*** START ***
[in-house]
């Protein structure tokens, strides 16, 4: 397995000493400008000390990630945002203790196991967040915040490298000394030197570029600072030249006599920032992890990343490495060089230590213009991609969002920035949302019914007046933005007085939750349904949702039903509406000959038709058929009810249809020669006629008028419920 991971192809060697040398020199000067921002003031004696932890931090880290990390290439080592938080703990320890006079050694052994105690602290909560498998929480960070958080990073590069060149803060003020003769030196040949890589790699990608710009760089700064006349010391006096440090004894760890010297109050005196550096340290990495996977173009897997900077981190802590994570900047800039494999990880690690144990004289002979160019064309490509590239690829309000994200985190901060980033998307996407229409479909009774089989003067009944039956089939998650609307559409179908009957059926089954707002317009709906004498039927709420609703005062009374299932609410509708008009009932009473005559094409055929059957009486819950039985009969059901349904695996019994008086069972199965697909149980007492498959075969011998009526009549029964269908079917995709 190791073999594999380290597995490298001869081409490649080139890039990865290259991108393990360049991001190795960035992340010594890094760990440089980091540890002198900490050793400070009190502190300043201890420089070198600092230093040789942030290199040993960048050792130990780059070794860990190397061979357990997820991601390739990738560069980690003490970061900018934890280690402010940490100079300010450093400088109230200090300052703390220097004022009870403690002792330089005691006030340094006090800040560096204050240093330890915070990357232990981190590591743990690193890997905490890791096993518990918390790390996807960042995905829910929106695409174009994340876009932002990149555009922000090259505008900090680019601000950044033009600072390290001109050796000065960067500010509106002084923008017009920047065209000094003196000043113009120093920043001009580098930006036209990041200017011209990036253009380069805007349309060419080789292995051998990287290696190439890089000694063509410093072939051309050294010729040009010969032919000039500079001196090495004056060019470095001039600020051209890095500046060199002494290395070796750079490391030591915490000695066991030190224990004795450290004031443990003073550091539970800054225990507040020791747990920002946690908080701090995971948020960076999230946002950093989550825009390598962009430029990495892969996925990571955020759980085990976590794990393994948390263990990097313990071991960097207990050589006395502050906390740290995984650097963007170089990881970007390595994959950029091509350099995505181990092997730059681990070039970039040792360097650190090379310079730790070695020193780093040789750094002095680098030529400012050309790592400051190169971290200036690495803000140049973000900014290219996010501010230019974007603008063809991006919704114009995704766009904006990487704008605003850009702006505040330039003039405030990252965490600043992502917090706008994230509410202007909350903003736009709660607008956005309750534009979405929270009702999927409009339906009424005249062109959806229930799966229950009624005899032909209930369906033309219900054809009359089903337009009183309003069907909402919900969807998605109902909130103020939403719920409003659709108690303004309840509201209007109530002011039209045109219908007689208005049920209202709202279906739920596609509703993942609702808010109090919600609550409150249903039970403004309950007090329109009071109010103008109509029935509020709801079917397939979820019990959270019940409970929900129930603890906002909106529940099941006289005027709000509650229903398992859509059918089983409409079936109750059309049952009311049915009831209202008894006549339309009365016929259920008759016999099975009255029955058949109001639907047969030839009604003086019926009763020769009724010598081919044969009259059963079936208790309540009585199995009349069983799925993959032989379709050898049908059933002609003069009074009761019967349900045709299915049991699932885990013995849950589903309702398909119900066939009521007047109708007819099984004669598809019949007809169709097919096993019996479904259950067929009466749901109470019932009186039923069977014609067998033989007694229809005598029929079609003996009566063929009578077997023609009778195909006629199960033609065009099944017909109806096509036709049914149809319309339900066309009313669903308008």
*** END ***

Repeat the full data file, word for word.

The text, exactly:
[in-house]
């Protein structure tokens, strides 16, 4: 397995000493400008000390990630945002203790196991967040915040490298000394030197570029600072030249006599920032992890990343490495060089230590213009991609969002920035949302019914007046933005007085939750349904949702039903509406000959038709058929009810249809020669006629008028419920 991971192809060697040398020199000067921002003031004696932890931090880290990390290439080592938080703990320890006079050694052994105690602290909560498998929480960070958080990073590069060149803060003020003769030196040949890589790699990608710009760089700064006349010391006096440090004894760890010297109050005196550096340290990495996977173009897997900077981190802590994570900047800039494999990880690690144990004289002979160019064309490509590239690829309000994200985190901060980033998307996407229409479909009774089989003067009944039956089939998650609307559409179908009957059926089954707002317009709906004498039927709420609703005062009374299932609410509708008009009932009473005559094409055929059957009486819950039985009969059901349904695996019994008086069972199965697909149980007492498959075969011998009526009549029964269908079917995709 190791073999594999380290597995490298001869081409490649080139890039990865290259991108393990360049991001190795960035992340010594890094760990440089980091540890002198900490050793400070009190502190300043201890420089070198600092230093040789942030290199040993960048050792130990780059070794860990190397061979357990997820991601390739990738560069980690003490970061900018934890280690402010940490100079300010450093400088109230200090300052703390220097004022009870403690002792330089005691006030340094006090800040560096204050240093330890915070990357232990981190590591743990690193890997905490890791096993518990918390790390996807960042995905829910929106695409174009994340876009932002990149555009922000090259505008900090680019601000950044033009600072390290001109050796000065960067500010509106002084923008017009920047065209000094003196000043113009120093920043001009580098930006036209990041200017011209990036253009380069805007349309060419080789292995051998990287290696190439890089000694063509410093072939051309050294010729040009010969032919000039500079001196090495004056060019470095001039600020051209890095500046060199002494290395070796750079490391030591915490000695066991030190224990004795450290004031443990003073550091539970800054225990507040020791747990920002946690908080701090995971948020960076999230946002950093989550825009390598962009430029990495892969996925990571955020759980085990976590794990393994948390263990990097313990071991960097207990050589006395502050906390740290995984650097963007170089990881970007390595994959950029091509350099995505181990092997730059681990070039970039040792360097650190090379310079730790070695020193780093040789750094002095680098030529400012050309790592400051190169971290200036690495803000140049973000900014290219996010501010230019974007603008063809991006919704114009995704766009904006990487704008605003850009702006505040330039003039405030990252965490600043992502917090706008994230509410202007909350903003736009709660607008956005309750534009979405929270009702999927409009339906009424005249062109959806229930799966229950009624005899032909209930369906033309219900054809009359089903337009009183309003069907909402919900969807998605109902909130103020939403719920409003659709108690303004309840509201209007109530002011039209045109219908007689208005049920209202709202279906739920596609509703993942609702808010109090919600609550409150249903039970403004309950007090329109009071109010103008109509029935509020709801079917397939979820019990959270019940409970929900129930603890906002909106529940099941006289005027709000509650229903398992859509059918089983409409079936109750059309049952009311049915009831209202008894006549339309009365016929259920008759016999099975009255029955058949109001639907047969030839009604003086019926009763020769009724010598081919044969009259059963079936208790309540009585199995009349069983799925993959032989379709050898049908059933002609003069009074009761019967349900045709299915049991699932885990013995849950589903309702398909119900066939009521007047109708007819099984004669598809019949007809169709097919096993019996479904259950067929009466749901109470019932009186039923069977014609067998033989007694229809005598029929079609003996009566063929009578077997023609009778195909006629199960033609065009099944017909109806096509036709049914149809319309339900066309009313669903308008």